one hundred and seventy electoral votes out of two
hundred and seventy-five, which was the whole num-
ber. He appointed James Buchanan secretary of state,
and afterwards the formal annexation of Texas to the
Union (1845) involved the country in an aggressive war
against Mexico, which began in May, 1846. The army
of the United States, commanded by General Scott, after
several victories, took the city of Mexico in September,
1847. The Mexicans obtained peace by the cession of
Upper California and New Mexico. A dispute with the
British government about the boundary of Oregon was
settled during his administration, by an agreement that
the parallel of 49 should be the dividing line. He re-
tired from office in March, and died at Nashville in
June, 1849.

See L. CHASE, " History of the Administration of James K.
Polk," 1850 ; LEVI WOODBURY, " Eulogy on James K. Polk," 1830.

Polk, (LEONIDAS,) an American who became famous
for his twofold character of bishop and general, was
born at Raleigh, North Carolina, in 1806, and graduated
at West Point in 1827. He was ordained an Episcopal
clergyman about 1831, and was chosen Bishop of Loui-
siana in 1841. In 1861 he took arms against the Union,
with the rank of major-general, and distinguished him-
self by his activity and zeal in the Confederate service.
He occupied Columbus, Kentucky, in September, 1861,
and evacuated it about the 1st of March, 1862. He
commanded a division at the battle of Shiloh, April,

1862, and served as lieutenant-general at the battle of
Stone River, which ended January 2, 1863. He led a
corps at the battle of Chickamauga, September 19-20,

1863. He was killed near Kenesaw Mountain, Georgia,
in June, 1864.

Polk, (LEONIDAS L.,) agriculturist, was born in
Anson county, North Carolina, in 1837. He was in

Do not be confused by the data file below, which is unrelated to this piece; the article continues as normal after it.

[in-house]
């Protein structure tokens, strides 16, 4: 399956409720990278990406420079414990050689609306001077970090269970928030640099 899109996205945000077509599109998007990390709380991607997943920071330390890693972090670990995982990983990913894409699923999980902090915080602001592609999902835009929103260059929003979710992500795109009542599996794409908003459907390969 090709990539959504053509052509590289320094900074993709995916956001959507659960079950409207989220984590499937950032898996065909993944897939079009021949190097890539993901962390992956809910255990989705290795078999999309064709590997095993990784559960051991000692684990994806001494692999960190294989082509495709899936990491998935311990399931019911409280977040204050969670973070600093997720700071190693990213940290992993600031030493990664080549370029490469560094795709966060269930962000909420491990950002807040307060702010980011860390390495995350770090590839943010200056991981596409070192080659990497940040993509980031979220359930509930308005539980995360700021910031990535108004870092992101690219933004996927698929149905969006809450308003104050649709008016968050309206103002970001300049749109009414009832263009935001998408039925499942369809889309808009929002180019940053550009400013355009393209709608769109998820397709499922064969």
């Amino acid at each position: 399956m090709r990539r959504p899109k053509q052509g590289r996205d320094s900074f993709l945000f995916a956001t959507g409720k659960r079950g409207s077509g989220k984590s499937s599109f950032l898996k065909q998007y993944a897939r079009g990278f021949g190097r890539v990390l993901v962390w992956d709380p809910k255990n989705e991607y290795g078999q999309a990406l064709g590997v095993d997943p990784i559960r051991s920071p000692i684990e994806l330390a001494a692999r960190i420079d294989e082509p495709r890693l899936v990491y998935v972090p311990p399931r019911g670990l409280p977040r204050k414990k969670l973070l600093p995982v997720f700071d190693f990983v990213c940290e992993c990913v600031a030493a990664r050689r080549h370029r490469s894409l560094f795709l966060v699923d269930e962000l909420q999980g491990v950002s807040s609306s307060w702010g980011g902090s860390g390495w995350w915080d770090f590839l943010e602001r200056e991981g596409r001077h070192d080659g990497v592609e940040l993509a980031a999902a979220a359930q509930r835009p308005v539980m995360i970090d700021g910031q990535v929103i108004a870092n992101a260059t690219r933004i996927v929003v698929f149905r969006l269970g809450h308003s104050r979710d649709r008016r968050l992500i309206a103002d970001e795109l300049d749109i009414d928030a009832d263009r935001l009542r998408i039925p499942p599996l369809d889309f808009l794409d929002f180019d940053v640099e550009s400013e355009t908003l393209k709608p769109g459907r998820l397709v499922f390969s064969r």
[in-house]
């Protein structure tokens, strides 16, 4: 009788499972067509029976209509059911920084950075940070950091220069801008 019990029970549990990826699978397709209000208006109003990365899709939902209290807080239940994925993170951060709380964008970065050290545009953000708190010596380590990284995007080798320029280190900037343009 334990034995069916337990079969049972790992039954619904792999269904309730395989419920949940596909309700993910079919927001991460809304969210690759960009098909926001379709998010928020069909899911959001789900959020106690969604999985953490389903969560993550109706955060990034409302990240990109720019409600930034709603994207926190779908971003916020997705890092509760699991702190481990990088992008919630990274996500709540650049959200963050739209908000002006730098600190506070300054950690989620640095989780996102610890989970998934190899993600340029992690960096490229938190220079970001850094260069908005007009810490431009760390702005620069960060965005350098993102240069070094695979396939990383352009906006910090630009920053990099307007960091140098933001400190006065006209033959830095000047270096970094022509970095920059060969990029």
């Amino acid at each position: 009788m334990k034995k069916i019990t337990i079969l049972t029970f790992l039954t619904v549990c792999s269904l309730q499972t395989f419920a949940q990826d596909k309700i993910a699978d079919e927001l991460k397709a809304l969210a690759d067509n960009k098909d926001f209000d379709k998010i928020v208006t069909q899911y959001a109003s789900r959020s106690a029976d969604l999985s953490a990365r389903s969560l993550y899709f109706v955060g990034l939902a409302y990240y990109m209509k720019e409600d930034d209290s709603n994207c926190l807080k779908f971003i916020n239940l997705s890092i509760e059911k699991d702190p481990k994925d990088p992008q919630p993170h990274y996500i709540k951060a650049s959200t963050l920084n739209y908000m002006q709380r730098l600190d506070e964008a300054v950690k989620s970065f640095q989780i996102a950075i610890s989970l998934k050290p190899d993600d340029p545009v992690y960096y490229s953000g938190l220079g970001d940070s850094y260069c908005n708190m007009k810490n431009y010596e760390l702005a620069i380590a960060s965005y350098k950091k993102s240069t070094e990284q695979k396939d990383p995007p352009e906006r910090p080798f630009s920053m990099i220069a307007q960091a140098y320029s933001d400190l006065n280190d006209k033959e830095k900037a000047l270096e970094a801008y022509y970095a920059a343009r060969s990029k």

the Confederate army during the war, began publish-
ing " The Progressive Farmer" in 1886, and organ-
ized in his State in 1887 five hundred clubs of the
Farmers' Alliance. He presided over the conventions
of the Alliance in 1890 and 1891. Died in 1892.

Pol'ko, (ELISE,) a German novelist, a sister of
Eduard Vogel, (q. v.) She was born at Minden, Jan-
uary 31, 1823. Among her works are "Musical
Sketches," (1852 ft seq.,~) "New Novels," (1861 ct
seq.,) " Fair Women," (1865-69,) etc.

Follajuolo, pol-la-yoo-o'lo, (ANTONIO,) an eminent
Italian painter and sculptor, born at Florence in 1426 or
1431, was also a skilful goldsmith. His master-piece of
painting is " The Martyrdom of Saint Sebastian." He
was invited to Rome by Innocent VIII., for whom (with
the aid of his brother Pietro) he made a monument to
Sixtus IV. He excelled in composition and in knowledge
of anatomy. Died in 1498.

Pollajuolo, (SiMONE.) See CRONACA.

Pollard, (JOSEPHINE,) an American author, born
at New York city about 1842. She early engaged in
literary work, writing religious and children's books;
also "Vagrant Verses," (1887,) "Favourite Birds,
and what Poets sing of them," (1888.) Died in 1892.

Pollet, poli', (JOSEPH MICHEL ANGE,) a French
sculptor, born at Palermo in 1814. He became a resi